The day you were born, the Dow Jones industrials closed at 11,669, the S&P at 1,336, and NASDAQ at 2,261.
Regular unleaded gas was $2.10 a gallon. I hope you don’t know what I’m talking about when you read this because everything is electric.
A loaf of bread was between $3 and $4.
One dozen organic (cage free) eggs was about $4.
The best selling album of 2006 was the High School Musical Soundtrack. I have no idea what it is. I guess it is a movie soundtrack but I have never heard of the movie. I can relate to Eminem in 2002 and 50 cent in 2003, but this one slipped by me. I’m not a huge fan of musicals, so maybe I subconsciously ignored it.
The top grossing movie of the year was Pirates of the Caribbean: Dead Man’s Chest. This is a sequel to an earlier Pirates movie which was pretty good. This tricked many of us into seeing this sequel, which was pretty horrible. As you will learn, quality does not guarantee success the same way that mediocrity does not guarantee failure. Most sequels are pretty bad with The Lord of the Rings being the big exception to this rule. I have probably made you watch this trilogy about 1000 times by now, so you probably hate it. Fortunately for 2006, the Academy Awards were smarter than the general population and voted Crash the best movie of the year. They were right — it was.
The Colts beat the Bears 29-17 in the Super Bowl in 2006. The Colts QB Payton Manning finally won a Super Bowl ending speculation he might end up like Dan Marino. It was a stress free super bowl because none of your Mom’s teams were playing (Patriots, Giants, or Jets). Your Mom and I weren’t together for the game — she was in CT with her family and I was down in LA visiting our friend Melodie. Neither of us watch baseball or hockey so I’m not going to dig up those winners.
Your mother and I don’t watch a ton of TV, but we did like Sopranos and Big Love. Sopranos was a show about the mob in New Jersey, and Big Love was about a Polygamist family living in Utah. These were both pretty popular shows in 2006, although you needed a subscription to HBO to watch them. We rarely watched TV live and instead recorded it using Tivo, a digital video recorder. This was a fairly new development. I imagine by the time you are old enough to care, you will just download what you want.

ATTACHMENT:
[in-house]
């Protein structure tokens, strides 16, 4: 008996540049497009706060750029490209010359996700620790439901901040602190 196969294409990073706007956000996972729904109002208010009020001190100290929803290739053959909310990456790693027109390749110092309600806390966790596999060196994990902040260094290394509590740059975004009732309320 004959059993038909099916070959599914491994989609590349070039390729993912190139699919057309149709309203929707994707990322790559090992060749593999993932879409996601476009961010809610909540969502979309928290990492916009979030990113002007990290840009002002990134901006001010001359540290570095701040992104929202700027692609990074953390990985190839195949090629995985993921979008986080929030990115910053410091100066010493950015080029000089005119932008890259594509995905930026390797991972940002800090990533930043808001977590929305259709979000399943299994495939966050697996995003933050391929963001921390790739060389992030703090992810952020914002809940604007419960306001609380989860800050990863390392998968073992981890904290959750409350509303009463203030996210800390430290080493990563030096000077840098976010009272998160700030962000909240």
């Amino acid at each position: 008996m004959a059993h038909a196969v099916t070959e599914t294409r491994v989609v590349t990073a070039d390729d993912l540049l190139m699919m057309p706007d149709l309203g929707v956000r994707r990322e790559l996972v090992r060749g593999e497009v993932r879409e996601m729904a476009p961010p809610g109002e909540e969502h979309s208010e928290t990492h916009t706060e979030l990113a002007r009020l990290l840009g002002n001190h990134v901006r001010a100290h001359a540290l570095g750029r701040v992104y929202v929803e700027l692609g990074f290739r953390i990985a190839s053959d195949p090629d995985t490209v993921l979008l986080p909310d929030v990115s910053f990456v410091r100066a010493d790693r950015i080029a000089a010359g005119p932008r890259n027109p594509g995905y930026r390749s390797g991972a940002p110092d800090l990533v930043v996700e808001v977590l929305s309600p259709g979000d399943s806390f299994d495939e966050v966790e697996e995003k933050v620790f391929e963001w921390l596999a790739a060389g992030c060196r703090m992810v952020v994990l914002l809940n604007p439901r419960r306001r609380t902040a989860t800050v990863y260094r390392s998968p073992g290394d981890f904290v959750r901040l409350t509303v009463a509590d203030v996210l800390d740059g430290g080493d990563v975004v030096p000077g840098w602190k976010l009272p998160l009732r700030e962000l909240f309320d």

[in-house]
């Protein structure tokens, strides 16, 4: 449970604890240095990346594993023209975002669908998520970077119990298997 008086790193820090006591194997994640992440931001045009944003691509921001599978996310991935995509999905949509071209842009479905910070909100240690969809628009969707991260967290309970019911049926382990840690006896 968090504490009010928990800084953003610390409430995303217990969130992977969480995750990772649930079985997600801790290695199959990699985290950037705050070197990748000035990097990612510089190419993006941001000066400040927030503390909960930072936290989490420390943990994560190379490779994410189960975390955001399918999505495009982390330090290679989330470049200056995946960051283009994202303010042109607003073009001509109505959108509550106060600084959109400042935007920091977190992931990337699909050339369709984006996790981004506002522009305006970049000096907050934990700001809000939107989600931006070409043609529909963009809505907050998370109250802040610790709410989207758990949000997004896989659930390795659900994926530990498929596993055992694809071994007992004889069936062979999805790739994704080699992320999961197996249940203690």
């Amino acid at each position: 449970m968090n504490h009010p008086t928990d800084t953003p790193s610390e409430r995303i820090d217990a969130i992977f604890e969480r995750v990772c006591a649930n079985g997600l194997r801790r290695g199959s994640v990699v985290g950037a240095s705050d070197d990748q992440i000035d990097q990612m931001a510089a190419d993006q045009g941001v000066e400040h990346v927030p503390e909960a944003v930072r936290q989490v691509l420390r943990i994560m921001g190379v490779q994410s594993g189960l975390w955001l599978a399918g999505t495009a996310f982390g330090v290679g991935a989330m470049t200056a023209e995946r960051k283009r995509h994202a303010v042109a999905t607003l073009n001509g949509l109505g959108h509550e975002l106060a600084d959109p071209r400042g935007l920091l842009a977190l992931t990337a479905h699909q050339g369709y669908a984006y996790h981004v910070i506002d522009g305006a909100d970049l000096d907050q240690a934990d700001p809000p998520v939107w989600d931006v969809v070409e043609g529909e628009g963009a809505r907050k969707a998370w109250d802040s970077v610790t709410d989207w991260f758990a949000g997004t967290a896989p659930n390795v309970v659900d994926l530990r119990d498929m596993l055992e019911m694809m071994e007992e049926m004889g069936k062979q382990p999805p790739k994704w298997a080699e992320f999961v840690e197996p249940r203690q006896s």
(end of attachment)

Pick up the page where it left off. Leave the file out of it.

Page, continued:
There were a number of notable best selling books in 2006. One of my favorites was Freakonomics, in which Steven Levitt and Stephen Dubner tackle a number of real world issues, from gangs and crime, to backyard swimming pools and McDonalds. J.K. Rowling released the fifth book in her Harry Potter series and it was an instant best seller. I think the books are good but I find Harry to be an annoying boy. I hope he ages well. John Grisham released another best seller. I enjoy his writing but I can never keep track of what I have read. I may have read The Innocent Man and enjoyed it or maybe that was a different one. Dan Brown’s The Da Vinci Code is a fun, easy to read mystery which touched on the possibility that Jesus had a family. The Catholic Church predictably got their panties all in a bunch over this one. The Kite Runner is an amazing, but heart breaking, fictional story about two childhood friends from Afghanistan. This book is a good example of how sadness can be beautiful. Marley & Me is a hilarious account of a family and their poorly behaved dog. Marley is constantly causing trouble, destroying the house, eating everything that isn’t nailed down, and running away. Despite all this, they still love him. The Devil Wears Prada is a funny account of an intern in the fashion business. I liked the movie better so I recommend skipping right to that. The Tipping Point is a must read. Malcom Gladwell attempts to explain how things become popular and social elements are in play throughout this process. I haven’t read Running with Scissors or seen the movie but I have heard good things.